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Subramania Pillai Alias Pillaimuthu Pillai Vs. S.V. Biravaperumal Pillai and ors. - Court Judgment

LegalCrystal Citation
SubjectCivil
CourtChennai
Decided On
Reported inAIR1935Mad1068; (1935)69MLJ523
AppellantSubramania Pillai Alias Pillaimuthu Pillai
RespondentS.V. Biravaperumal Pillai and ors.
Cases ReferredMuthalakkammal v. Narappa Reddiar
Excerpt:
- - i therefore hold that the compromise in this case connot be said to be bad because at the time when it was approved by the arbitrators no sanction of the court had been obtained......order 32, rule 7, would apply only to the determination of suits in court and not with respect to awards passed by the arbitrators and order 32, rule 7 applies to agreement or compromise with reference to a suit i.e., a pending suit. that argument was overruled by the learned judges. after overruling the argument in the last paragraph of the judgment the learned judges refer to a submission made by the counsel; 'the learned advocate for the appellant now applies to us for sanction of the adjustment. the respondent opposes this on the ground that the award and the decree on the award are collusive. the subordinate judge will now enquire into the question whether the adjustment is a proper adjustment and dispose of the matter according to law'. i understand what the learned judges meant.....
Judgment:

Madhavan Nair, J.

1. The plaintiff is the appellant. The suit out of which this second appeal arises was instituted for a declaration that the decrees in O.S. Nos. 48 and 349 of 1922 are not binding upon him and to have them avoided.

2. O.S. No. 48 of 1922 was filed by one Sivasankaram Pillai and his wife (the alleged adoptive father and mother of the plaintiff herein) against his brother's son Piraviperumal Pillai and another for a declaration that certain properties were their own, even though the patta was allowed to stand in the name of the first defendant therein. In the course of the suit both Sivasankaram Pillai and his wife died and the present plaintiff who claimed to be the adopted son came on record represented by his natural father as his next friend. In the same capacity as a minor he filed O.S. No. 439 of 1922 asking for relief with regard to certain other properties. Both these suits were referred to the arbitration of three men. The arbitrators did not have to take evidence to decide the suits for they were settled by a compromise. The compromise was signed by the plaintiff's father as his next friend but afterwards he wanted to resile from the compromise. When notice was given to him, he did not appear. Finally the arbitrators accepted the compromise and passed an award in accordance with it. In the present suit the plaintiff seeks to set aside the decrees on the ground of gross negligence on the part of the guardian. As a matter of fact it has been -found by both the lower Courts that the guardian has not been negligent at all and the compromise cannot be said to be unfair to the plaintiff. The arguments here advanced have not been pressed against the findings of the lower Courts on these matters.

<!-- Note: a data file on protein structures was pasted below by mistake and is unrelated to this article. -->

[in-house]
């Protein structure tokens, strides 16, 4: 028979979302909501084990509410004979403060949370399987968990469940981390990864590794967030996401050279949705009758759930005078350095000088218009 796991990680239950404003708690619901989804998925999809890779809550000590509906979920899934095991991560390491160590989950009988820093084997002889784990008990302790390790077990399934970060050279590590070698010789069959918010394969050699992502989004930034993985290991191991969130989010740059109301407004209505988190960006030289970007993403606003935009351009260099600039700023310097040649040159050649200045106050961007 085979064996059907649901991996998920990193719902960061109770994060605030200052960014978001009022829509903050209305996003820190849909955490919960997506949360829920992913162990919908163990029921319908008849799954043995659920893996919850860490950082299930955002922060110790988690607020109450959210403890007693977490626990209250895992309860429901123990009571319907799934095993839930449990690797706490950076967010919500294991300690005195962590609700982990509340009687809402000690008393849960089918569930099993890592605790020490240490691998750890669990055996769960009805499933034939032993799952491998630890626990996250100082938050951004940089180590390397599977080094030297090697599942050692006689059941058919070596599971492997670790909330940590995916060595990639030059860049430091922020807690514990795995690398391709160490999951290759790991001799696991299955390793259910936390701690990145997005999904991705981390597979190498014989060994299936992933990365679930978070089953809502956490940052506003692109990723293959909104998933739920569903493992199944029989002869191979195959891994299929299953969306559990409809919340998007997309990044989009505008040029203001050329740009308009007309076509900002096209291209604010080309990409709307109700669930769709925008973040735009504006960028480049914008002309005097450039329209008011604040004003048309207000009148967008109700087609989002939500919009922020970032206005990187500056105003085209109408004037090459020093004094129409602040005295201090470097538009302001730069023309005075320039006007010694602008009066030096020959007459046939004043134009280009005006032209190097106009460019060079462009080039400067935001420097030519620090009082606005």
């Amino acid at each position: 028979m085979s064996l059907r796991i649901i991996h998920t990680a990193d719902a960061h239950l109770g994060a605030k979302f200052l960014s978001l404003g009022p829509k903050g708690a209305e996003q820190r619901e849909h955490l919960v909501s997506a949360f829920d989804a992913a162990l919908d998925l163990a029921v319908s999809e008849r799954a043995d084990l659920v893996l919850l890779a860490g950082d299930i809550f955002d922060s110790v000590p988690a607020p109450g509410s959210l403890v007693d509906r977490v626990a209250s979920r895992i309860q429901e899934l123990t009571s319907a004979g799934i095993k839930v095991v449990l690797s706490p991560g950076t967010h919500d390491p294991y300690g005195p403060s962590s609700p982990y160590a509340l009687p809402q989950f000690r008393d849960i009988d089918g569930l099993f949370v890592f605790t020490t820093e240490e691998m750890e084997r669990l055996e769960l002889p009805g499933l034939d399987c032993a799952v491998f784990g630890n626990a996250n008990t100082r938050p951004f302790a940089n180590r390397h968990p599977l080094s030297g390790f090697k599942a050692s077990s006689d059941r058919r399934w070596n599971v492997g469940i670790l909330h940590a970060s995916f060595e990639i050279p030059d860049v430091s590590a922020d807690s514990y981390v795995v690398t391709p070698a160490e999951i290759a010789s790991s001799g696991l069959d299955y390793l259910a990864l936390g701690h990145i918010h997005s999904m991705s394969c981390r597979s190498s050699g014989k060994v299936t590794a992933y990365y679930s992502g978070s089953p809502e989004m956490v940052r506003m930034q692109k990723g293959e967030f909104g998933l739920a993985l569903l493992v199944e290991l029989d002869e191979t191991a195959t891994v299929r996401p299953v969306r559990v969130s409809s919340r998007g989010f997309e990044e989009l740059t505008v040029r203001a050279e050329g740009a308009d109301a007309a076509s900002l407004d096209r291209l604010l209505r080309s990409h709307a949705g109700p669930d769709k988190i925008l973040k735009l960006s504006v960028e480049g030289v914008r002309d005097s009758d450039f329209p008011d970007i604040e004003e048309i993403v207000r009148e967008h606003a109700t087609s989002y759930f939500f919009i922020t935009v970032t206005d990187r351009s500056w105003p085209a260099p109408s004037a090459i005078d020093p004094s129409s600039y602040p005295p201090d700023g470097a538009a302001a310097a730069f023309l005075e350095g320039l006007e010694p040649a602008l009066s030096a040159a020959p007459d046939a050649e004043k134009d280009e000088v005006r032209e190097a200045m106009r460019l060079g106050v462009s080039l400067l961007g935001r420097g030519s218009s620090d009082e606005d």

3. The main argument of Mr. T.M. Krishnaswami Aiyar on behalf of the appellant is that for the compromise which was entered into before the arbitrator's permission of the Court had not been obtained and that therefore it is invalid having regard to the provisions of Order 32, Rule 7, Civil Procedure Code. At this stage I may point out that it was not argued in either of the lower Courts nor is there any issue on it that when the award came before the Court the Court did not consider whether the award was beneficial to the minor or not under Order 32, Rule 7 and that the order passed by the Court is therefore invalid. That argument was never advanced in either of the lower Courts. Here, Mr. T.M. Krishnaswmi Aiyar has put that argument also before me for consideration. I overruled it on the simple ground that the case before the lower Courts proceeded on the assumption that so far as the decretal orders of the Court were concerned there was no such objection the objection being based only on the ground as I have already pointed out that for the compromise accepted by the arbitrators no sanction of the Court had been obtained. Therefore the only question for consideration in this second appeal is, whether the compromise entered into by the parties before the arbitrators before it was accepted by them should receive the sanction of the Court to make their award valid in law. No authority directly bearing on the question has been brought to my notice.